Of course, if conservative measures fail and you have an intolerable amount of pain, you should have the option to have surgery.
    This is my situation. I tried PT, injections, and acupuncture over the course of two years. The injections gave me limited relief, but it only lasted about a week. I have only recently found medication that helps my pain, though it is still always present. And yes, I would consider it elective surgery, it is not life threatening. But my PM doc says that there is nothing more she can do for me, except to continue giving me meds. But see my full explanation - I do not have nerve impingement or herniation (at least not visible on an MRI).
  • I would say you are taking a pretty big risk by having elective surgery. However, it seems that it works out for most people (75 percent). Before my surgery, I had LBP but not much leg pain. Well, now, I have LBP and nerve pain. My MRI did not show impingement, but the doc said he had to decompress the nerve and move it to a more healthy location--my L5/S1 disc was totally gone--as in bone on bone. When he got in there the nerve was stuck in between the bone. I have had complications, but I don't think they have affected the recovery all that much. I have a feeling that those with the most leg/nerve/back pain pre-surgery end up being the happiest with their surgery. The day of my surgery, my back pain wasn't too bad--I should have walked away. What's the Coldplay song? "every step that you take...could be your biggest mistake..." That's how I feel today--it doesn't mean I have a negative attitude--I'm fighting like crazy--but you asked for an opinion--we'll see. Ask me in 6 months.

  • Well, I do have nerve pain, even though there is no impingement (and I'm not quite sure how that happens - maybe there are nerves within the disc). And maybe if I have surgery before I get to the point you were at before your surgery, I will have a better outcome, I don't know.

    I am wondering if having surgery before it gets really bad may help with recovery and outcome. I read a study that said the only difference the researchers could find between those that had good outcomes and those that had bad outcomes was whether or not the patients were working before surgery. So that tells me that it may be worse if you wait too long, until you are so bad that you can't work any longer. Of course it's just a theory.
  • I think your doctor should order a ct/myelogram. It is more sensitive than an MRI but picks up a lot more details. My surgeon wasn't completely sure that my nerve was impinged judging from my first MRI. He sent me to have a ct/myelogram and there it was, compressed for the whole world to see. Then I went on to have a microdiscectomy/laminectomy. Unfortunately that it wasn't the end of my problems.
  • I had MRI, CT, Mykegram,All the shots, radio freqency lesioning, you name it I had PT and aqua therapy. Nothing worked. They coulodnt find my problem. Finally went to like my 5th Spine Dr and he said not al tears in discs show up on MRI's. Had a discogram and they found 3 torn discs. Surgeon wanted to do 3 level fusion.Scared went to another Dr. He also said fusion, but only 1 level. He wass unsure aobut discogram, cause they didnt record pressures. Long story short, another discogram and I had 2 level fusion. But I felt comfortable before surgery that I had done all the tests and conservitive measures I could do first. I also after the second discogram felt better that I needed a two level fusion. Three levels are rare and more risky. I hope the other disc doesnt go bad and have another down the road. But I would rather have a sucessful 2 level and possibly repeat it in a few years for the other, than take the risks of failure on a three level. Thats just my own opinion, for those that have had three. My point is, makes sure all the test are done and you have all your options done before you have surgery. I am 4 weeks post op and have had alot of surgerys, and this has been the hardest. If I could have solved it another way I would have, but with torn discs, my only future was staying on strong narcotics and that didnt seem good for my body long term. Good Luck with your decision. It is hard one to make. Hope this rambling made sense and helped in some way.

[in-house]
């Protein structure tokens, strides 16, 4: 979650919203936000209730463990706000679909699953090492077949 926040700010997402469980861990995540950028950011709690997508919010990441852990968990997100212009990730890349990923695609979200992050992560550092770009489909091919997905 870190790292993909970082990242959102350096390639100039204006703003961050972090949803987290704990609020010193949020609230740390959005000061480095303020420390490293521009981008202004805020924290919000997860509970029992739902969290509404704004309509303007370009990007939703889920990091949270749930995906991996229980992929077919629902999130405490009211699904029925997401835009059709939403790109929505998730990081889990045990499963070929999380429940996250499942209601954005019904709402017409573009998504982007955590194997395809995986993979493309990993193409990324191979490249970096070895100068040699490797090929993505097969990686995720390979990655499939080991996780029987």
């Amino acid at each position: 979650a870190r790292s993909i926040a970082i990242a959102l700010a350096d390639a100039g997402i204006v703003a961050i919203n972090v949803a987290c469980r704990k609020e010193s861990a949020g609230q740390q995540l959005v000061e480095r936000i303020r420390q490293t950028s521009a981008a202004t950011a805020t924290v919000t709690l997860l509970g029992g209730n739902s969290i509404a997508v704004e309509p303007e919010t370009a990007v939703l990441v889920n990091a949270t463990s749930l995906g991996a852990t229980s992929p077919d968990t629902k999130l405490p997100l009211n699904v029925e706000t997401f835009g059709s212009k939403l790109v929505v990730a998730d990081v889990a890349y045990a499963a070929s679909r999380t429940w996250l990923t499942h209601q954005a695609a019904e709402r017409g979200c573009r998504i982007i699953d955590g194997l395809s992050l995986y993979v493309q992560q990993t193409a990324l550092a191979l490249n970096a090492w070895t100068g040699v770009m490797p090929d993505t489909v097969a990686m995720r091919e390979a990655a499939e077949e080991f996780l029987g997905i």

• Nearly everyone I know who had back surgery for pain had a bad experience, and are feeling worse now than they were before. Honestly. Sure, it might work for some people, but even the doctors I have seen refuse to do surgery based on pain alone. There has to be some physical effect on the body for them to go through a surgery as big as fusion. I think if someone has weakness and numbness, they should be considering surgery asap. As for pain,... Unless it's debilitating, it's not really warranting surgery. In my opinion, it's asking a bit too much. Even after surgery, people still have pain... So why would you bother going through all that trauma when you will still hurt afterwards? If you can walk, and get around, and can work, etc... There is no real reason for surgical intervention. If someone's pain is debilitating, almost ALWAYS there is something beyond pain that is going.

    Just my opinion. People who chose to have surgery for pain need not defend themselves. It won't change my opinion, and there is no need to try to justify your own decisions in your own life to me, it doesn't matter what I think, nor does it matter to me what you think. Lol. Juuuuust a disclaimer. Like always; keep the red pens out of my thoughts.
  • Just to clarify, I also had a discogram which verified that two levels were causing my pain.

    And I wasn't really asking for this topic to be all about me, but just in general.

    It is nice when someone explains their situation, so we know where they are coming from though.
  • I will ask my doctor it he thinks a CT/myelogram would give him any additional, and most importantly, relevant information.
  • I haven't had surgery as I was told by 1st Ortho that I just needed pain management Dr. I go for 2nd opinion next week and I'm unsure of what he'll say. With my LTD I have the choice of staying on disability for another year before I lose my job. I'm hoping the disc will heal on it's own. I would want to try IDET or nerve burning but it hasn't been offered. My 2nd PM works part time and don't know if he would do that or Ortho? So I'm not able to work or socialize but I'd rather do everything before surgery. The pain is dragging me down though. Charry